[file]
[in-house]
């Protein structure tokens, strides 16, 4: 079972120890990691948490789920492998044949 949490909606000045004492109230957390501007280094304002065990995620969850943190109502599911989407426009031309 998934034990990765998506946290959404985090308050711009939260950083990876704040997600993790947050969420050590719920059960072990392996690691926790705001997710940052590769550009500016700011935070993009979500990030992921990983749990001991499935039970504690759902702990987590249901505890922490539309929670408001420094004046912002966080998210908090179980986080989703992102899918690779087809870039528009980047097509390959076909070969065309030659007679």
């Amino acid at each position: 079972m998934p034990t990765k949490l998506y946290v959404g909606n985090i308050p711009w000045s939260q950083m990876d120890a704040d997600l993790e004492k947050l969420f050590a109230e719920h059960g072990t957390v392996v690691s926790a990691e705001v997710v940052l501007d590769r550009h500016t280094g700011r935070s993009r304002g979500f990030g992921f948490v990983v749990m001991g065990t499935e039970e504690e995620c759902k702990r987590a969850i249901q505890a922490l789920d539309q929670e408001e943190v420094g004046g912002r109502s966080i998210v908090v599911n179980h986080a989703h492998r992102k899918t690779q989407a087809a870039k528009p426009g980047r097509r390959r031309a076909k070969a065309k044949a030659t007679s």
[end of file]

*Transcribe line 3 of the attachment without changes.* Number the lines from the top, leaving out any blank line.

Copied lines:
């Amino acid at each position: 079972m998934p034990t990765k949490l998506y946290v959404g909606n985090i308050p711009w000045s939260q950083m990876d120890a704040d997600l993790e004492k947050l969420f050590a109230e719920h059960g072990t957390v392996v690691s926790a990691e705001v997710v940052l501007d590769r550009h500016t280094g700011r935070s993009r304002g979500f990030g992921f948490v990983v749990m001991g065990t499935e039970e504690e995620c759902k702990r987590a969850i249901q505890a922490l789920d539309q929670e408001e943190v420094g004046g912002r109502s966080i998210v908090v599911n179980h986080a989703h492998r992102k899918t690779q989407a087809a870039k528009p426009g980047r097509r390959r031309a076909k070969a065309k044949a030659t007679s």